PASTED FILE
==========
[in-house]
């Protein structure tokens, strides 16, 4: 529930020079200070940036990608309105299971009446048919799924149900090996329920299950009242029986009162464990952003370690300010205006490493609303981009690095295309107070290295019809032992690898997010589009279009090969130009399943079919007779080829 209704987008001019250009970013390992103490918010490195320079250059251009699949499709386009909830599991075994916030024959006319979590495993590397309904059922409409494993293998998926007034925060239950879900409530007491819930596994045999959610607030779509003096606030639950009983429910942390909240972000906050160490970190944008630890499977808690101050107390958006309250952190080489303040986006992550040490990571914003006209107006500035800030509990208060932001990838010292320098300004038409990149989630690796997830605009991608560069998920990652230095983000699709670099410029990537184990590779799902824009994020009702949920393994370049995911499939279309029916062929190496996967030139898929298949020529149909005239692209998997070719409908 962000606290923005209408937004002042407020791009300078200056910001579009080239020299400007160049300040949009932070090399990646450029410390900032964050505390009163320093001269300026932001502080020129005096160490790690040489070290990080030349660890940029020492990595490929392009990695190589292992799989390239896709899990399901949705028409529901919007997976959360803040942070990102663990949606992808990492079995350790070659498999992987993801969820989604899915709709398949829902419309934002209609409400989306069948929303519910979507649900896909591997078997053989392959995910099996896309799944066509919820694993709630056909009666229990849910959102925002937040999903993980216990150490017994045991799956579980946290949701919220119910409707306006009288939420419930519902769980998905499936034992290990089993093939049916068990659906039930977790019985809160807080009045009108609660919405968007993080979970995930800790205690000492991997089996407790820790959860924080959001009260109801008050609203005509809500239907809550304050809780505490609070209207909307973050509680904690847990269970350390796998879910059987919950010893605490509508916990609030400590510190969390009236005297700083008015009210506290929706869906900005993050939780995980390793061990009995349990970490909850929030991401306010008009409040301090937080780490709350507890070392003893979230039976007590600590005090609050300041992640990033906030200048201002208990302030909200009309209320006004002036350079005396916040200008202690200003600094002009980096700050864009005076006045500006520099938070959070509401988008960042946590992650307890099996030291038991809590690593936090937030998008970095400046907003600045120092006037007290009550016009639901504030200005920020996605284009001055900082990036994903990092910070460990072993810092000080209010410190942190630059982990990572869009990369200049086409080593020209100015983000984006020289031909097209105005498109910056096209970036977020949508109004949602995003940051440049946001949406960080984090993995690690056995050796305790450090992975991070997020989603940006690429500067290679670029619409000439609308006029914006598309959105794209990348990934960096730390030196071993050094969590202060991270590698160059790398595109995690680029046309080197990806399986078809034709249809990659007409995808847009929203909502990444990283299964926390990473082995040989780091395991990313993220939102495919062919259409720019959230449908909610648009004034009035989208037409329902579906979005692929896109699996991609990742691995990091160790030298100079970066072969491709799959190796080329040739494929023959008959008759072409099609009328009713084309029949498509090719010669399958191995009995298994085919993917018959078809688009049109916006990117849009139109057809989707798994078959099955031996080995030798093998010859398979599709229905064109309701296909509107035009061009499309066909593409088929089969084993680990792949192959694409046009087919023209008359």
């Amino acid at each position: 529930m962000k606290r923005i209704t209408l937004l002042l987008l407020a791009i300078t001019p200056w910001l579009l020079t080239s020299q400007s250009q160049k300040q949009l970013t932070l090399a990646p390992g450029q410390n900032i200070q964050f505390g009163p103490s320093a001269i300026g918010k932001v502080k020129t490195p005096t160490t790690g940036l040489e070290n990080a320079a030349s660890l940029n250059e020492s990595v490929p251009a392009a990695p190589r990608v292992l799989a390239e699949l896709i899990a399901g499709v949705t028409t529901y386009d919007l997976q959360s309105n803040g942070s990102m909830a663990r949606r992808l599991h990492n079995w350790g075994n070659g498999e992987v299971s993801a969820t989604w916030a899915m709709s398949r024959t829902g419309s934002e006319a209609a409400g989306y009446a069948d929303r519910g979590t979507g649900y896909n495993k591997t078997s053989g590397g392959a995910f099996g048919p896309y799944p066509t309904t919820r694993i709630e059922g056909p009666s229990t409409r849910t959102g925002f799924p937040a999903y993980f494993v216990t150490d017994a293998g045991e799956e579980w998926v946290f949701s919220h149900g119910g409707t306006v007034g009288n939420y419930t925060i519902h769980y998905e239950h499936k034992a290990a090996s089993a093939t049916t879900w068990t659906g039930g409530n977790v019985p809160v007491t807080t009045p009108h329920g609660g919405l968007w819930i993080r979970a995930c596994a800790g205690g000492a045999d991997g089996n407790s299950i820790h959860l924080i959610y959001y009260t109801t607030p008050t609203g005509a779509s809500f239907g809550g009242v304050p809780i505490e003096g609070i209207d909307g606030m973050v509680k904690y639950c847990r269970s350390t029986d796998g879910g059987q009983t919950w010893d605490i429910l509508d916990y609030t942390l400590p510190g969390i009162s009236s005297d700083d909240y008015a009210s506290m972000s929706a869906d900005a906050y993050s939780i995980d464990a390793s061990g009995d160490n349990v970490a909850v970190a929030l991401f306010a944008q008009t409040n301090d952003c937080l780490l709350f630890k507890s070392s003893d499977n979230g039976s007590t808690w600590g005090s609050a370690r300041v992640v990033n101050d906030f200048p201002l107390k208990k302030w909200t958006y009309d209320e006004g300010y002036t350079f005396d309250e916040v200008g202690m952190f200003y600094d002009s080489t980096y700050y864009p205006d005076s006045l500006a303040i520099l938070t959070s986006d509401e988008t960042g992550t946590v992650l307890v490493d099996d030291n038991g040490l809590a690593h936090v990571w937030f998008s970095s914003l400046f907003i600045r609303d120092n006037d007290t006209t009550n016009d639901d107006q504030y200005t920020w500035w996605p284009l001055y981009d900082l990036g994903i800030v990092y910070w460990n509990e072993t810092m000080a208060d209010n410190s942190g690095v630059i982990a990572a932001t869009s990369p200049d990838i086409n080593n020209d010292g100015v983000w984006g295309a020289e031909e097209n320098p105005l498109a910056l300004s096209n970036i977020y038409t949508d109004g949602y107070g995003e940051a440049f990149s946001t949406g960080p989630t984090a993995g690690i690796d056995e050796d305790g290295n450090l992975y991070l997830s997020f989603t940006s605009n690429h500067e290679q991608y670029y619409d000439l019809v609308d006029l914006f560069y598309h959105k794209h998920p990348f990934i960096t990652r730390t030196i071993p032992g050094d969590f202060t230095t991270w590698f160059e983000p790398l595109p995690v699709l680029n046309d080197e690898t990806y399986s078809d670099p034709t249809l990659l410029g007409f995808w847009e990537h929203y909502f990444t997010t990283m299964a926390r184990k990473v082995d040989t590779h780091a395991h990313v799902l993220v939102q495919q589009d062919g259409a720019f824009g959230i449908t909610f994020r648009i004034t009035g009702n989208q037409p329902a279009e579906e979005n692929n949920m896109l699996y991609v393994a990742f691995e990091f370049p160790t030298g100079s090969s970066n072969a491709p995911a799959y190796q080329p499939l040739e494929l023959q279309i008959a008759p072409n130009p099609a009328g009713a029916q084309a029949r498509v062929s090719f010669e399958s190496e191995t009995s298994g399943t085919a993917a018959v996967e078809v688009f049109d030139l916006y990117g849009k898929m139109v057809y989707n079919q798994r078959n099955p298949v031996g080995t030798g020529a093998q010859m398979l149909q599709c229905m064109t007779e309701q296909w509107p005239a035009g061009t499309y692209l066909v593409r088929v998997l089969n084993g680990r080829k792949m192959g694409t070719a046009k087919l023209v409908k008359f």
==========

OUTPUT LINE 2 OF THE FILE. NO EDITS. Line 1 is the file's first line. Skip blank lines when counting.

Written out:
């Protein structure tokens, strides 16, 4: 529930020079200070940036990608309105299971009446048919799924149900090996329920299950009242029986009162464990952003370690300010205006490493609303981009690095295309107070290295019809032992690898997010589009279009090969130009399943079919007779080829 209704987008001019250009970013390992103490918010490195320079250059251009699949499709386009909830599991075994916030024959006319979590495993590397309904059922409409494993293998998926007034925060239950879900409530007491819930596994045999959610607030779509003096606030639950009983429910942390909240972000906050160490970190944008630890499977808690101050107390958006309250952190080489303040986006992550040490990571914003006209107006500035800030509990208060932001990838010292320098300004038409990149989630690796997830605009991608560069998920990652230095983000699709670099410029990537184990590779799902824009994020009702949920393994370049995911499939279309029916062929190496996967030139898929298949020529149909005239692209998997070719409908 962000606290923005209408937004002042407020791009300078200056910001579009080239020299400007160049300040949009932070090399990646450029410390900032964050505390009163320093001269300026932001502080020129005096160490790690040489070290990080030349660890940029020492990595490929392009990695190589292992799989390239896709899990399901949705028409529901919007997976959360803040942070990102663990949606992808990492079995350790070659498999992987993801969820989604899915709709398949829902419309934002209609409400989306069948929303519910979507649900896909591997078997053989392959995910099996896309799944066509919820694993709630056909009666229990849910959102925002937040999903993980216990150490017994045991799956579980946290949701919220119910409707306006009288939420419930519902769980998905499936034992290990089993093939049916068990659906039930977790019985809160807080009045009108609660919405968007993080979970995930800790205690000492991997089996407790820790959860924080959001009260109801008050609203005509809500239907809550304050809780505490609070209207909307973050509680904690847990269970350390796998879910059987919950010893605490509508916990609030400590510190969390009236005297700083008015009210506290929706869906900005993050939780995980390793061990009995349990970490909850929030991401306010008009409040301090937080780490709350507890070392003893979230039976007590600590005090609050300041992640990033906030200048201002208990302030909200009309209320006004002036350079005396916040200008202690200003600094002009980096700050864009005076006045500006520099938070959070509401988008960042946590992650307890099996030291038991809590690593936090937030998008970095400046907003600045120092006037007290009550016009639901504030200005920020996605284009001055900082990036994903990092910070460990072993810092000080209010410190942190630059982990990572869009990369200049086409080593020209100015983000984006020289031909097209105005498109910056096209970036977020949508109004949602995003940051440049946001949406960080984090993995690690056995050796305790450090992975991070997020989603940006690429500067290679670029619409000439609308006029914006598309959105794209990348990934960096730390030196071993050094969590202060991270590698160059790398595109995690680029046309080197990806399986078809034709249809990659007409995808847009929203909502990444990283299964926390990473082995040989780091395991990313993220939102495919062919259409720019959230449908909610648009004034009035989208037409329902579906979005692929896109699996991609990742691995990091160790030298100079970066072969491709799959190796080329040739494929023959008959008759072409099609009328009713084309029949498509090719010669399958191995009995298994085919993917018959078809688009049109916006990117849009139109057809989707798994078959099955031996080995030798093998010859398979599709229905064109309701296909509107035009061009499309066909593409088929089969084993680990792949192959694409046009087919023209008359």